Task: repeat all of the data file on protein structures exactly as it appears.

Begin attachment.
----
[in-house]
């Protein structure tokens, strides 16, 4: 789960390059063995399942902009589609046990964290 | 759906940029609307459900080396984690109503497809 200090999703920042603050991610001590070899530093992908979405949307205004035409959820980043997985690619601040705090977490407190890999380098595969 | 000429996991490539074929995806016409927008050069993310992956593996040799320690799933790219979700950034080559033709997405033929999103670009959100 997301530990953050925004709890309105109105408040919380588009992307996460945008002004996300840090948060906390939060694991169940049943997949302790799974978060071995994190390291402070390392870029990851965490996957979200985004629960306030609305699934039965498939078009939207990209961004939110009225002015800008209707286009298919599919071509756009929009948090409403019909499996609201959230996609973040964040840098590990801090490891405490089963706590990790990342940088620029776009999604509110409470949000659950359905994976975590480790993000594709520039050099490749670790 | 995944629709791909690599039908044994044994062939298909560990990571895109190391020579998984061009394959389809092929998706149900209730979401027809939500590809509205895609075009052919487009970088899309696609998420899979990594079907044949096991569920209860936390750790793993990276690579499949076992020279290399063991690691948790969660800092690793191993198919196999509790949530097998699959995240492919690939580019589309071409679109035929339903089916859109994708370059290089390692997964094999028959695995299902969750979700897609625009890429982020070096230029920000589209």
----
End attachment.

[in-house]
């Protein structure tokens, strides 16, 4: 789960390059063995399942902009589609046990964290 | 759906940029609307459900080396984690109503497809 200090999703920042603050991610001590070899530093992908979405949307205004035409959820980043997985690619601040705090977490407190890999380098595969 | 000429996991490539074929995806016409927008050069993310992956593996040799320690799933790219979700950034080559033709997405033929999103670009959100 997301530990953050925004709890309105109105408040919380588009992307996460945008002004996300840090948060906390939060694991169940049943997949302790799974978060071995994190390291402070390392870029990851965490996957979200985004629960306030609305699934039965498939078009939207990209961004939110009225002015800008209707286009298919599919071509756009929009948090409403019909499996609201959230996609973040964040840098590990801090490891405490089963706590990790990342940088620029776009999604509110409470949000659950359905994976975590480790993000594709520039050099490749670790 | 995944629709791909690599039908044994044994062939298909560990990571895109190391020579998984061009394959389809092929998706149900209730979401027809939500590809509205895609075009052919487009970088899309696609998420899979990594079907044949096991569920209860936390750790793993990276690579499949076992020279290399063991690691948790969660800092690793191993198919196999509790949530097998699959995240492919690939580019589309071409679109035929339903089916859109994708370059290089390692997964094999028959695995299902969750979700897609625009890429982020070096230029920000589209």